Heavy Gauge Foil: Aluminum foil greater than 0.008 thick (8 mils).
High Pressure Seals: Seals to be used in high pressure hydraulic applications made from PTFE, urethane, or fabric reinforced material.
Hot Rolled Sheet: Steel sheet that is processed to its final thickness by rolling at high temperatures on a specially designed hot-rolling facility. Also commonly known as hot rolled unprocessed.
Hot Rolled Sheet Non-Temper Rolled: A U.S. Steel definition for product supplied as a coil directly off the hot strip mill with no additional processing.
Hot Rolled Sheet Pickled: A U.S. Steel definition for a mill edge coil that is pickled, oiled, and temper rolled with coil ends cropped back to meet gauge tolerances.
Hot Rolled Sheet Pickled Non-Temper Rolled: A U.S. Steel definition for a mill edge coil that is pickled and oiled with coil ends cropped back to meet gauge tolerances.
Hydraulic Cylinder Kits: A selection of seals used to completely repair a cylinder or ram.
Hydraulic Packings: Packing rings used in a hydraulic ram or cylinder.
Hydrolysis: Chemical decomposition of a substance involving the addition of water.
Hysteresis (a): The heat generated by rapidly deforming a vulcanized rubber part. It is the difference between the energy of the deforming stress and the energy of the recovery cycle.
Hysteresis (b): Hysteresis or energy loss is the difference between the work input and the work output as measured under the curves or extension and retraction (stress and elongation curves). The difference becomes heat build-up.
Inclusions: Particles of foreign material (such as oxides, sulfides, or silicates) in steel as cast.
Impact Test: A test which is intended to evaluate the brittleness, toughness, adhesion, and hardness of paint films applied to metals by subjecting them to an indent impact force.
Injection Molding: A method of forming articles (such as plastic) by heating the molding material until it can flow and injecting it into a mold.
Insert: A part, usually metal, placed in a mold that appears as an integral part of the molded product.
Internal Mixer: An enclosed mixing machine for rubber or other suitable material, inside or which two heavy mixing rotors revolve in opposite directions with a small clearance between themselves. The mixing chamber is jacketed or otherwise arranged for water-cooling, and is provided with a feeding hopper which can be closed by a pneumatically operated, vertical ram. Leading examples are the Banbury, Boiling, and Shaw mixers.
IRHD (International Rubber Hardness): For complete definition, see ASTM D 1415-68 Standard Method of Test for International Hardness of Vulcanized Natural and Synthetic Rubbers.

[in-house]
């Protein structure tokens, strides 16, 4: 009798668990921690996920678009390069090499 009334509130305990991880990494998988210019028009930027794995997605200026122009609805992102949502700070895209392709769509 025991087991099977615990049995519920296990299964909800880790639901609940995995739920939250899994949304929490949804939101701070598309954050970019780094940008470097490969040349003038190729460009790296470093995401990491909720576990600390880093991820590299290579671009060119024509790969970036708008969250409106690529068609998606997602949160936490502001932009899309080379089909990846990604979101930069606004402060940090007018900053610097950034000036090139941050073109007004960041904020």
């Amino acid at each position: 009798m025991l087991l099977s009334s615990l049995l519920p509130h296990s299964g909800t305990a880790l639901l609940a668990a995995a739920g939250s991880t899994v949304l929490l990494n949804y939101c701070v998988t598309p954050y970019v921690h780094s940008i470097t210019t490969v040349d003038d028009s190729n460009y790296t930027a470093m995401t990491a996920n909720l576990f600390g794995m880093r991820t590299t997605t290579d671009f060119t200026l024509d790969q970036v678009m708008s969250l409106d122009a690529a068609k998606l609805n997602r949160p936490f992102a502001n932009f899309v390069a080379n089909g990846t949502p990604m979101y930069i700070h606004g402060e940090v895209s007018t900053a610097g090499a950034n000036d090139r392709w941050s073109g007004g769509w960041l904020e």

Isolators: A term used to describe a bearing seal, which replaces an oil seal and provides more reliable sealing.
Kantseal: A brand name of a special seal.
Kiss-Cut: Die-cutting material so that it remains attached in sheet or roll-form. The finished pieces are easily peeled from the release liner. It is often used on release liners to accommodate their use.
Knit mark: Visible mark where raw stock did not unite into a homogeneous mass during the vulcanization. This is also called poor knitting. See Flow marks.
K-Type Fluid Seals: A K shaped sealing ring used in hydraulic or pneumatic cylinders.
Labyrinth Seals: A non-contacting, rotary seal with a series of internal grooves to divert the flow and lubricating fluids in the direct of its source used on a shaft.
Laminate: Product made by bonding together two or more layers of like or unlike materials.
Lantern Rings: A spacer ring with grooves and port holes used in the stuffing box of a pump or other rotating equipment utilizing braided packings, allowing an outside source of lubrication.
Lathe Cut Seals: A seal or gasket ring cut square on a lathe.
Liner Side: The adhesive side covered by the release liner.
Lip Packing and Rings: Could be the description of a U-cup or of an oil seals. A seal with a lip design to provide sealing.
Lip Seals: Seal rings having lips to provide a flexible, dynamic sealing against a shaft.
Loaded Lip Seals: A hydraulic U-cup which has an O-ring or quad ring fitted into the U-shaped groove to assure good low pressure sealing on a reciprocating shaft.
Loaded U-Cups: Same as loaded lip seals.
Low Film: A thin film of oil on the shaft of a hydraulic cylinder.
Low Temperature Flexibility: The ability of a rubber product to be flexed, bent, or bowed at specified low temperature without loss of serviceability.